Newcastle City Council’s Finances

Much has been made by the Lord Mayor Jeff McCloy about the current state of Newcastle City Council’s financial position. He refused to sign off on the Council’s latest financial statement and forwarded 24 questions that he wanted answered before he would sign off on the council’s projected expenditure. Councillor McCloy took the opportunity of his first financial sign-off to attack some current practices of the council as “bizarre”, to threaten significant staff cuts and opening up council services to tender.

But just how serious is the current financial situation of Newcastle City Council? A close reading of the Council’s most recent financial statement offers little justification for the Lord Mayor’s response of alarm. Newcastle City Council’s 2011/12 budget balanced all planned expenditure against projected income. The deficit of roughly $23 million revealed in the statement occurred because of two factors. The first is an accounting measure where $11milion worth of capital grants that the council has received are removed from income since they are grants targeted for specific purposes. The second is that Council revenue did not reach planned levels largely because of a drop in receipts for council services such as for waste disposal at Summerhill depot.  The underlying deficit then is $12 million, amounting to a deficit of 5.9% of the overall budget.

So where does this place the financial position of Newcastle City Council? The year-to-year budgeting of councils such as Newcastle involves making predictions about income and expenditure that are inexact by their nature. According to a recent review by the Independent Pricing and Regulatory Tribunal (IPART) suggests that an appropriate range for financial sustainability for a council is somewhere between +5% and -10%. Newcastle Council’s budget falls well within this range. To sum up, the Lord Mayor has built an atmosphere of financial crisis where there is none.

Newcastle Council’s current deficit is similar to that of many other councils of its size. While it is important for Council to get it financial affairs in order, it is equally important that any review of council services and employment practices is conducted in a calm and considered manner, in an atmosphere that is free from presumptions about how Council’s financial position might be made more sustainable and steady. It is not helpful for the morale of staff and the healthy functioning of our council if there are overt threats of wholesale privatisation of council services and functions made through the local media. We owe it to our wider community and to the council’s staff to conduct our deliberations calmly, taking into account all the implications of our planned actions.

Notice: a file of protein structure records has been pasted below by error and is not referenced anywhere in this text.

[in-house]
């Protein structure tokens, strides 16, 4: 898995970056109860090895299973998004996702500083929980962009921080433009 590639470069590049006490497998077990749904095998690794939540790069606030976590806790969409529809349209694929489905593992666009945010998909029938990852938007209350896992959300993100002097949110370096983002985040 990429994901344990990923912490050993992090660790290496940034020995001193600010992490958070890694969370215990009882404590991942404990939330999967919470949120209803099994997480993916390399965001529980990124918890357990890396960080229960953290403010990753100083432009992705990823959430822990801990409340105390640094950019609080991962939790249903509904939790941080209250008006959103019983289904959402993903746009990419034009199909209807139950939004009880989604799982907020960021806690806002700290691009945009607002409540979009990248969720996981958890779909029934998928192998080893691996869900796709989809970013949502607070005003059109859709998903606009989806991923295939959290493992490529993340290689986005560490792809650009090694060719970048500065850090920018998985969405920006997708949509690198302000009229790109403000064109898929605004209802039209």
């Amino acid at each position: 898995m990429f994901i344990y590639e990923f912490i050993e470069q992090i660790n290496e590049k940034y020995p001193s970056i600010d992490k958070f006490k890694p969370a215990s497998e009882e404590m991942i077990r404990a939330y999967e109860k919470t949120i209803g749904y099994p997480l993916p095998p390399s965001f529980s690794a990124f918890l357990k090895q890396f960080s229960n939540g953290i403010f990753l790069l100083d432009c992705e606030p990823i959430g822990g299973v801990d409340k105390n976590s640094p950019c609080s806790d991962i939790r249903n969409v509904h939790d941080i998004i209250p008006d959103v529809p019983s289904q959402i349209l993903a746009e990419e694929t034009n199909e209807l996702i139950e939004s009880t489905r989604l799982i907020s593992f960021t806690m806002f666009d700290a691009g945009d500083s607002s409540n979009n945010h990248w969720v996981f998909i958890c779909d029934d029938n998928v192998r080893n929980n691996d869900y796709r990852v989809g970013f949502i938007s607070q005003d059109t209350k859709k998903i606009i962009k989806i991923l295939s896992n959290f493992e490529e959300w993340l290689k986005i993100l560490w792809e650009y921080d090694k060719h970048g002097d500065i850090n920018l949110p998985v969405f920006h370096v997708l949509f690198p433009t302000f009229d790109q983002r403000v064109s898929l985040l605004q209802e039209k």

Newcastle City Council, like all councils in NSW, has a charter of obligations under various acts of the NSW Government that it must fulfil. The familiar services provided by Council include rubbish collection, local road construction and maintenance, the provision of sporting fields and recreational parks, swimming pools, libraries and civic amenities such as galleries and meeting halls. Because councils represent the sphere of government closest to the people, they are in the best position to oversee the most equitable provision of services to children, young people and the elderly.
Council needs to consider how it can continue to answer these important social needs, while also providing our fundamental services efficiently and well.

Should Newcastle City rush to contract out Council services to the private sector? The experiences of other councils indicate that privatisation is not the panacea that Lord Mayor Jeff McCloy might have us believe. Newcastle City Council is not a business and should not operate as a business. It is a sphere of government with the fundamental responsibility of providing services to its residents. Historically our council has acquired a large inventory of assets in its plant, equipment, buildings, roads and bridges. Even more importantly, it has built up expertise and historic knowledge among its staff. Notwithstanding the clear need to develop new efficiencies, that can and should happen while retaining the invaluable assets we have, both in the physical assets and in our personnel.

Council services exist to serve the residents of Newcastle, not to make a profit for private interest. Wherever services are let out to private contractors, we know that the fundamental aim of those contractors is to make a profit. Private contractors may at times offer services at a cheaper price than Council can provide. They are often able to offer cheaper services because they use more efficient equipment, pay lower wages or employ work practices that reduce staff numbers. We need to ask ourselves whether these practices amount to real efficiencies in the longterm for Council.

If updated equipment is what we need we could well be better off making wise investments now. If we need to make efficiencies in work practices, that can and should be negotiated with our workforce. Cuts in staff numbers should be carried out only with careful consideration and consultation with relevant employee representatives.

What our council badly needs right now is leadership that has the best interests of the city and all its people at heart, not some chimerical quick-fix solution that benefits only the big end of town.

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